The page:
Winnipeg Free Press - PRINT EDITION

Canadian hemp biz downright respectable

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Manitoba hemp processors are front and centre in Edmonton this week as the industry meets to celebrate its success and discuss how to help hemp products blossom on world markets.

While the "industry" is still in its infancy, it's safe to say it would not exist were it not for Winnipeg's Manitoba Harvest Hemp Foods & Oils, the largest vertically integrated hemp food manufacturer in the world.

Mike Fata's 15-year-old company makes hemp snack food, proteins, oils and beverages.

It contracts for about 60 per cent of the 50,000 acres of hemp grown in Canada that's split evenly across Manitoba, Saskatchewan and Alberta.

Manitoba Harvest, along with Hemp Oil Canada in Ste. Agathe, represent the entire hemp-processing industry in North America.

"Our hard work is paying off and the success we're having in Safeway, Costco, Superstore and London Drugs and all these major retail stores that are promoting the product... it is not just a health food store kind of industry anymore," Fata said.

Canada's small hemp industry may be growing like a weed, but still faces some hurdles because of its illegal and potent cousin, marijuana.

Kim Shukla, executive director of the Canadian Hemp Trading Alliance, says production in this country is forecast to almost double by 2015.

"That will translate to about $100 million to the Canadian economy," she said from her farm near Steinbach.

Both hemp and marijuana stem from the cannabis sativa plant family, but hemp contains virtually none of the elements of the THC compound found in marijuana that makes people high.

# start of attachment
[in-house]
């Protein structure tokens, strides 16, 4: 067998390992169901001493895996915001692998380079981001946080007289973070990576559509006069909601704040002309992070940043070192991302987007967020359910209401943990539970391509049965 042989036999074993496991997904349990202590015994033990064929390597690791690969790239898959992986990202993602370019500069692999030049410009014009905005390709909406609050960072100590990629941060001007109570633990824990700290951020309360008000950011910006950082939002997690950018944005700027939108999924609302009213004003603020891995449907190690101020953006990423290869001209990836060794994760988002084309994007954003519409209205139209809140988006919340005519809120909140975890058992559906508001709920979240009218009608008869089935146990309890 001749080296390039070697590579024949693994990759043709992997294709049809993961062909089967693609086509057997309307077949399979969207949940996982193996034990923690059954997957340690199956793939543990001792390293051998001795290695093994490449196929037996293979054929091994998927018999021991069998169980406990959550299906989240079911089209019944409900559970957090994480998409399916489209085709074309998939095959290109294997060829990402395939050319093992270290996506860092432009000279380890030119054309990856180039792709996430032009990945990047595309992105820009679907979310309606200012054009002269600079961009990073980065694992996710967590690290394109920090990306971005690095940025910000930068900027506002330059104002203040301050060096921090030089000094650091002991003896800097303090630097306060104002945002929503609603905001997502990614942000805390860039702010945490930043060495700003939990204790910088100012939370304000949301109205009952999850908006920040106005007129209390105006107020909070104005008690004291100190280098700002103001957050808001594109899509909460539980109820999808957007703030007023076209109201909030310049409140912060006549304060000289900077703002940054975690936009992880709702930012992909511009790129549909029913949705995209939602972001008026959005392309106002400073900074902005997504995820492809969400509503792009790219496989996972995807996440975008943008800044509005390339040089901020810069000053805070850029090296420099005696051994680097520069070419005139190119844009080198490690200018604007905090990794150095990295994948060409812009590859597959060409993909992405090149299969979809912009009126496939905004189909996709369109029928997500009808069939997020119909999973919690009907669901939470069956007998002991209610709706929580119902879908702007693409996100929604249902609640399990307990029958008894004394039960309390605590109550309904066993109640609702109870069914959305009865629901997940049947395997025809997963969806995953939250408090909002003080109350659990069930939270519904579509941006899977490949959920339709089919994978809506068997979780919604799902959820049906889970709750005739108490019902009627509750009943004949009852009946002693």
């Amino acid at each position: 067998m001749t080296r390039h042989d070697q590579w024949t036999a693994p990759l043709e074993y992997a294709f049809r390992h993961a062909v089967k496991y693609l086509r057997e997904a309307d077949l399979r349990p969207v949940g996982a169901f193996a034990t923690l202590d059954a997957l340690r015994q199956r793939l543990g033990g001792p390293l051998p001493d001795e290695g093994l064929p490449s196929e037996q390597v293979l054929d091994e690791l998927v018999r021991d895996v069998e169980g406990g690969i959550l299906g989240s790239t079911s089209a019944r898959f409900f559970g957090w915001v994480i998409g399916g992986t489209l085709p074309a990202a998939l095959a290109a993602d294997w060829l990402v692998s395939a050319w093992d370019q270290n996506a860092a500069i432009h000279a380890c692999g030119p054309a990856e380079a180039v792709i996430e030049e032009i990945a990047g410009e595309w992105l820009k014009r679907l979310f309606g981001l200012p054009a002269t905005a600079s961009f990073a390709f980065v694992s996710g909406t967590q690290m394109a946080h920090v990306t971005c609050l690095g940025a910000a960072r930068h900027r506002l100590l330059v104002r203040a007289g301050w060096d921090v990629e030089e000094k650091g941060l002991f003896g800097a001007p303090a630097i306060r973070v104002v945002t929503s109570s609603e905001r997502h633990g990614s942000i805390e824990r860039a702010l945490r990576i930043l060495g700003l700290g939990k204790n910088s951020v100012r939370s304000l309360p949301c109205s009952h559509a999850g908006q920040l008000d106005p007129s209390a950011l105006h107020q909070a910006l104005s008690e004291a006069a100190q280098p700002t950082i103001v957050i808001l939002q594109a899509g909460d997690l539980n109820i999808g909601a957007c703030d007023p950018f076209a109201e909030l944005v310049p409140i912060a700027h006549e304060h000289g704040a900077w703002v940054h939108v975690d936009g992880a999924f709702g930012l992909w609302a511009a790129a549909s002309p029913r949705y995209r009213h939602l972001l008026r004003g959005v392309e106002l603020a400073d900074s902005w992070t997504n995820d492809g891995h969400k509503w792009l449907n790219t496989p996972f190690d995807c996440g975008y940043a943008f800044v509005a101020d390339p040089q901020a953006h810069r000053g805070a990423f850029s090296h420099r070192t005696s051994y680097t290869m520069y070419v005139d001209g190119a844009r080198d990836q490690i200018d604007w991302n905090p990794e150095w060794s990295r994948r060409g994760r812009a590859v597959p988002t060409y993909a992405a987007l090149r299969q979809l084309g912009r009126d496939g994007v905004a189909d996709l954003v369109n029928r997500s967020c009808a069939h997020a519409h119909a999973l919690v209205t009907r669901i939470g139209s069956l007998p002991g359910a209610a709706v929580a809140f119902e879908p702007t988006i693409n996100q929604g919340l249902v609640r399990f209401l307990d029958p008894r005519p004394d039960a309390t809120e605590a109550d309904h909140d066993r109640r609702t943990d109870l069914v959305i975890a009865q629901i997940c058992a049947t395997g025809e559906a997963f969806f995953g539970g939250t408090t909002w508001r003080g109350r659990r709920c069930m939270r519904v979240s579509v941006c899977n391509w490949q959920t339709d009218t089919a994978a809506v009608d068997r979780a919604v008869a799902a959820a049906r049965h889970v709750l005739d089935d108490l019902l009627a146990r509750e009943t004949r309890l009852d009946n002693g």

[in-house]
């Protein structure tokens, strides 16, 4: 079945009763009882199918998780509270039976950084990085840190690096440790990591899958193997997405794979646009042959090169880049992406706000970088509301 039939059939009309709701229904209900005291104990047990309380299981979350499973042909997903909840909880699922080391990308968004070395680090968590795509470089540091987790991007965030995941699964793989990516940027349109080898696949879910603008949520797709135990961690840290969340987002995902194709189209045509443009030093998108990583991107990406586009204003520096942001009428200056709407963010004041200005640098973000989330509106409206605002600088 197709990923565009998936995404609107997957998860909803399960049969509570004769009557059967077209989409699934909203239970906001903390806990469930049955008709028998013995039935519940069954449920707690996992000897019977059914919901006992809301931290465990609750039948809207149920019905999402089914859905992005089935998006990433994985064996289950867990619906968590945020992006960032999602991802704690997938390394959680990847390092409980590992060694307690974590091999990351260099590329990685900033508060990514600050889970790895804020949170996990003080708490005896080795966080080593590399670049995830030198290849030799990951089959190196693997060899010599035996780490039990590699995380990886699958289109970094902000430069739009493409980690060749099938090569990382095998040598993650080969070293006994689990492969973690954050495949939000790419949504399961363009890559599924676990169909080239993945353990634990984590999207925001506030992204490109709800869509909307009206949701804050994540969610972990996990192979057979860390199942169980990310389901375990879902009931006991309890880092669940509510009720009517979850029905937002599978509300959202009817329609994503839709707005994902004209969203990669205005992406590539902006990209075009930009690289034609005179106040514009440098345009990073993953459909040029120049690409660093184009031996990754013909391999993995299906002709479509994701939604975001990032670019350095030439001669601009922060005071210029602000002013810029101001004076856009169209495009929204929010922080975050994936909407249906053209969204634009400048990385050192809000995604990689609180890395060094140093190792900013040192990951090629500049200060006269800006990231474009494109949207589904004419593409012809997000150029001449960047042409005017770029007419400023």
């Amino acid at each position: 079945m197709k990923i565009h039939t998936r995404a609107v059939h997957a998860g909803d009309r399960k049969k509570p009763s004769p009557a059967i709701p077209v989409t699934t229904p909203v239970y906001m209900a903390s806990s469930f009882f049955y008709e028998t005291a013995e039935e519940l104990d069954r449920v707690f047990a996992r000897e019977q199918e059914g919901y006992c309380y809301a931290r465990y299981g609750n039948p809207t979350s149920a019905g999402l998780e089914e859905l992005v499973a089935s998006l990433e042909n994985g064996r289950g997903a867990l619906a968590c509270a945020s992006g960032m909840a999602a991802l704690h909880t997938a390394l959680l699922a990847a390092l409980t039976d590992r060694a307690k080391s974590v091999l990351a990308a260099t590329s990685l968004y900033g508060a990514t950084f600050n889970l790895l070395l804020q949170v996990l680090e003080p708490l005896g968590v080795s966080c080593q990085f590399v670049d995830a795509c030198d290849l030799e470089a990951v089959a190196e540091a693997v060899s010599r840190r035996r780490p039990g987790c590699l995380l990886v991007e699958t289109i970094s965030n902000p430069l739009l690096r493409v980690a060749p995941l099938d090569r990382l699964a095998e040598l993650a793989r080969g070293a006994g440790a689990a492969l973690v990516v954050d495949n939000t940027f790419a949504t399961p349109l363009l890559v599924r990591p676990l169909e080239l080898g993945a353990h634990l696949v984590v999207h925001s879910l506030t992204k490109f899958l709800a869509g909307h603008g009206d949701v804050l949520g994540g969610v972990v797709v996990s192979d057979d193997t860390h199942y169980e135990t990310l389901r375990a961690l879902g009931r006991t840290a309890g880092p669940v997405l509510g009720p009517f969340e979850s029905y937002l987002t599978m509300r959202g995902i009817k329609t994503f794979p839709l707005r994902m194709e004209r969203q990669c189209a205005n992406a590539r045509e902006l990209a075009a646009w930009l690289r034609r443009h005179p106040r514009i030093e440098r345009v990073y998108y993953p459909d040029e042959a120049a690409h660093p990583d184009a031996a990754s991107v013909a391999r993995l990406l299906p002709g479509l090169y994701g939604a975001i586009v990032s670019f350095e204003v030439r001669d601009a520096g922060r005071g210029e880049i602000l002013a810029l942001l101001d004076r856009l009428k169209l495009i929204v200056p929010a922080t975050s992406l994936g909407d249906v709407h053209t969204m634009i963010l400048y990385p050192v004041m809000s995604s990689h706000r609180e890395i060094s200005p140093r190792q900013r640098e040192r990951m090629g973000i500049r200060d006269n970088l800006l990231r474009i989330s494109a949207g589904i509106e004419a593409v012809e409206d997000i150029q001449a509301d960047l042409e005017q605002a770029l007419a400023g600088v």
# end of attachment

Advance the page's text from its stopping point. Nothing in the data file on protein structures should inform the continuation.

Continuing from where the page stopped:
The 200 or so growers across the country are all licensed by Health Canada and can only plant seeds that have been approved by the federal government.

Canadian hemp growers are more interested in filling food bowls than bong bowls.

Hemp is filled with nutritious Omega 3 and 6 and is used to make breakfast cereals, pretzels, protein powders, salad dressings and lactose-free milk.

Fibre from the hardy plant is made into building products, paper and clothes. Hemp oil is used to make cosmetics.

Shukla said Canada's main market for hemp products is the United States, where the federal government has been leery of approving cultivation of the plant because it looks similar to marijuana.

But U.S. officials have no problem with Canadian-grown hemp products. Demand for health food and other products derived from the plant is high.

"Everyone is much more conscious about their health," she said. "That is a market that hasn't even nearly reached what the potential is."

The hemp business is downright respectable in Canada. Alberta's agriculture minister is to open the convention and trade show today and the federal government plans to make a funding announcement in support of Canada's growers.

martin.cash@freepress.mb.ca

-- with files from The Canadian Press

Republished from the Winnipeg Free Press print edition November 6, 2012 B4

History

Updated on Tuesday, November 6, 2012 at 9:58 AM CST: Fixes typo in second paragraph.

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